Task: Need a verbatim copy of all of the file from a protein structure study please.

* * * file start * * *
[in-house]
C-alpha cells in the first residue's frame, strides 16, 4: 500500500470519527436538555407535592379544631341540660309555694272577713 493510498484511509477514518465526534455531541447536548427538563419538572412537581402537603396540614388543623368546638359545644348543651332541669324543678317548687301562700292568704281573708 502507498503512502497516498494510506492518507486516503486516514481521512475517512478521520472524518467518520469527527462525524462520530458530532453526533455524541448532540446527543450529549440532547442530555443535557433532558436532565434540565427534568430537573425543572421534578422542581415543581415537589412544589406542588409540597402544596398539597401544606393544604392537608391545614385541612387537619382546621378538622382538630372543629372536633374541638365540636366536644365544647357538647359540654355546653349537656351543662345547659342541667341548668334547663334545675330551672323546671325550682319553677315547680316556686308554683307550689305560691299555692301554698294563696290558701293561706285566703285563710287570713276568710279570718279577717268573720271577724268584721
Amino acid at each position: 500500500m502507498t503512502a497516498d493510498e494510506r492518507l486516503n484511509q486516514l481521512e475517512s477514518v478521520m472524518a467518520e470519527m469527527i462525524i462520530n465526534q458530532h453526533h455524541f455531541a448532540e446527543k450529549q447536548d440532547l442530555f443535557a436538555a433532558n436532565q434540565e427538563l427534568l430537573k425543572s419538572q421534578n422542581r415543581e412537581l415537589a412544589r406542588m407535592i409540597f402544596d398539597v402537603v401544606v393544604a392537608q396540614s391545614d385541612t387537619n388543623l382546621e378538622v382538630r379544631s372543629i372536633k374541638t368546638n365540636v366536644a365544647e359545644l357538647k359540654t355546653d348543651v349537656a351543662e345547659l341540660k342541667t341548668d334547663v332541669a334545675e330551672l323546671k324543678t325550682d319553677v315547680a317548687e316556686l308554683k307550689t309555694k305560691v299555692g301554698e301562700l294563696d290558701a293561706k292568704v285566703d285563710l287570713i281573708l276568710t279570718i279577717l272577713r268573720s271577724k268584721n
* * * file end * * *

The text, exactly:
[in-house]
C-alpha cells in the first residue's frame, strides 16, 4: 500500500470519527436538555407535592379544631341540660309555694272577713 493510498484511509477514518465526534455531541447536548427538563419538572412537581402537603396540614388543623368546638359545644348543651332541669324543678317548687301562700292568704281573708 502507498503512502497516498494510506492518507486516503486516514481521512475517512478521520472524518467518520469527527462525524462520530458530532453526533455524541448532540446527543450529549440532547442530555443535557433532558436532565434540565427534568430537573425543572421534578422542581415543581415537589412544589406542588409540597402544596398539597401544606393544604392537608391545614385541612387537619382546621378538622382538630372543629372536633374541638365540636366536644365544647357538647359540654355546653349537656351543662345547659342541667341548668334547663334545675330551672323546671325550682319553677315547680316556686308554683307550689305560691299555692301554698294563696290558701293561706285566703285563710287570713276568710279570718279577717268573720271577724268584721
Amino acid at each position: 500500500m502507498t503512502a497516498d493510498e494510506r492518507l486516503n484511509q486516514l481521512e475517512s477514518v478521520m472524518a467518520e470519527m469527527i462525524i462520530n465526534q458530532h453526533h455524541f455531541a448532540e446527543k450529549q447536548d440532547l442530555f443535557a436538555a433532558n436532565q434540565e427538563l427534568l430537573k425543572s419538572q421534578n422542581r415543581e412537581l415537589a412544589r406542588m407535592i409540597f402544596d398539597v402537603v401544606v393544604a392537608q396540614s391545614d385541612t387537619n388543623l382546621e378538622v382538630r379544631s372543629i372536633k374541638t368546638n365540636v366536644a365544647e359545644l357538647k359540654t355546653d348543651v349537656a351543662e345547659l341540660k342541667t341548668d334547663v332541669a334545675e330551672l323546671k324543678t325550682d319553677v315547680a317548687e316556686l308554683k307550689t309555694k305560691v299555692g301554698e301562700l294563696d290558701a293561706k292568704v285566703d285563710l287570713i281573708l276568710t279570718i279577717l272577713r268573720s271577724k268584721n